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Young eels may have died after being launched in Vooremaa

Juvenile eels being released off the coasts of Saaremaa and Hiiumaa.
Juvenile eels being released off the coasts of Saaremaa and Hiiumaa. Source: Margus Muld/ERR

Recently, the release of glass eel fry into several Estonian lakes may have led to their widespread demise in Vooremaa due to non-compliance with suitable water temperatures for the fish, wrote former member of the Riigikogu, Peeter Ernits, on social media. According to a person directly involved in the release, of the 307 kilograms of fry released into five lakes, only 35 kilograms may have perished, which were released into three lakes in Vooremaa.

Ernits claimed that the glass eel fry released into Saadjärv died due to temperature shock as supported by video footage from the lakebed.

"While the tank truck from France consistently had a water temperature of plus four degrees, during the distribution in the freezing cold, they poured ice-cold water over them, probably killing them," Ernits wrote.

Jaanika Kaljuvee, the executive director of NGO Võrtsjärve Kalanduspiirkond, explained to ERR that a total of 307 kilograms of glass eel fry, purchased from France for €86,000, were released into five Estonian lakes.

"Since the tank truck from France had a tire burst on the way and was delayed by five hours, we thought it right that representatives of Saadjärv, Kuremaa and Kaiavere lakes should come to the limnology station themselves to pick up their fry, to reduce the time the fry spent in unnatural conditions," Kaljuvee said. "Apparently, the fatal issue was that the water in the truck's tank was four degrees, but then tap water, which is about nine degrees, was added, and by the time they reached the lakes in Vooremaa, the lake water under the ice was around two degrees. They suffered a temperature shock," Kaljuvee admitted.

However, in Võrtsjärv, where the limnology station is located, and in Vagula Lake in Võrumaa, the fish were released without adding warmer water in between, and these fry should be fine, Kaljuvee believed. "No, there's no problem at all in Võrtsjärv, because we've been releasing under the ice for years, and there's no issue if it comes straight from the tank and the two to three degrees temperature difference doesn't affect the fry."

"But yes, the tap water that was added to the fry released into the lakes in Vooremaa might be the cause, at least that's what we initially think. There can't be any other reason. Because in Vagula Lake in Võrumaa, they also came with their own container and didn't add any water for transport, and nothing happened to their eels, they all went down nicely, wriggling away," Kaljuvee said.

According to her, scientists went to Võrtsjärv to investigate, and more clarity should come in the afternoon. The coordinates of the holes where the fry were released are known, and a camera will be sent to the lakebed from there, where any dead fry – if present – should be visible.

Kaljuvee explained that she has been involved in releasing eel fry into Estonian lakes since 2009. The funds for purchasing the fry are sourced from the state treasury, collected from the fish trap fishing taxes paid by fishermen, and distributed back for fry stocking through the Environmental Investment Center (KIK). The amount varies each year depending on the fees paid.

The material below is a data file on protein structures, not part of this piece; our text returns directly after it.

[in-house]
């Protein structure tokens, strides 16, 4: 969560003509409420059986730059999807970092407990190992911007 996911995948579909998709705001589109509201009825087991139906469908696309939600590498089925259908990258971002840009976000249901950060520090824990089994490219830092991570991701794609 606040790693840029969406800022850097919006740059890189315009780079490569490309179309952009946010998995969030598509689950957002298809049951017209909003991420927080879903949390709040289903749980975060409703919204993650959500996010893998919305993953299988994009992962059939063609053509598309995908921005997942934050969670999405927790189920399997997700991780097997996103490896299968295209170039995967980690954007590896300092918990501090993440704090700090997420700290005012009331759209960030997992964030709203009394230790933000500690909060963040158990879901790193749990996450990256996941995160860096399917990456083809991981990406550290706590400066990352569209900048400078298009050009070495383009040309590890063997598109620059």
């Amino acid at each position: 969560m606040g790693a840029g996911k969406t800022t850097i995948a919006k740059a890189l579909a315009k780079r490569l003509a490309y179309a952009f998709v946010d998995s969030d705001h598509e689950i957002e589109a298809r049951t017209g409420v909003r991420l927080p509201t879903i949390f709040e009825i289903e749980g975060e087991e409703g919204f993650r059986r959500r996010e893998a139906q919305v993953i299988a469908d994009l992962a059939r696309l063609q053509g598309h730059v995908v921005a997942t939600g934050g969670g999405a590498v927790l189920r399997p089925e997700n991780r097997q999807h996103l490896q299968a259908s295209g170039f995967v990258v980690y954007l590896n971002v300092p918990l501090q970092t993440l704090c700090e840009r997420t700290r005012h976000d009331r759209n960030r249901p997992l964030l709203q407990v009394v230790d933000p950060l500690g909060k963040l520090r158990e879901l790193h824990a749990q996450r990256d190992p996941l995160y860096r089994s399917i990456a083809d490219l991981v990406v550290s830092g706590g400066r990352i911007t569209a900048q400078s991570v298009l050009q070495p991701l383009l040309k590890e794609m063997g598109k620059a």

This year, €86,000 euros were spent to purchase glass eel fry, totaling 307 kilograms of young eels. Of this, 263 kilograms and 340 grams went to Võrtsjärv, 16 kilograms and 770 grams to Saadjärv, 10.32 kilograms to Kaiavere Lake, 7.99 kilograms to Kuremaa, and 8.72 kilograms to Vagula Lake. Thus, the three lakes in Vooremaa, where the fry might have perished, received 35 kilograms of fish fry.

Vakra: It's like transporting gold

Rainer Vakra, the head of the Environmental Board, explained in a social media post and further detailed on Monday in the "Uudis+" show to Lauri Varik, that the agency's employees were present during the reception and release of the eel fry, as the glass eels are purchased through public procurement and at a price ten times lower than their black market value.

"It's like transporting gold, since these would cost €3000-6000 per kilo on the black market, but Estonian fishermen got them for €300 per kilo. Therefore, the Environmental Board also ensures that the same quantity purchased from France actually reaches our lakes, to prevent anyone from stealing them," Vakra said.

The agency also ensures that the fry are released into lakes from where they can reach the world's oceans and subsequently migrate to the Sargasso Sea – the only place in the world where they spawn.

Vakra expressed hope that 85 percent of the eel fry that reached Võrtsjärv were successfully relocated.

In response to a question about whether there will be penalties for those whose actions may have caused the mass demise of the fry, Vakra stated that an investigation will be conducted. However, he added that such releases have been conducted for decades during winter.

"Now we need to see if there was a mistake this time, even though some losses are always expected during relocation," he said. "But we will get more precise data during the investigation."

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Editor: Mait Ots, Marcus Turovski

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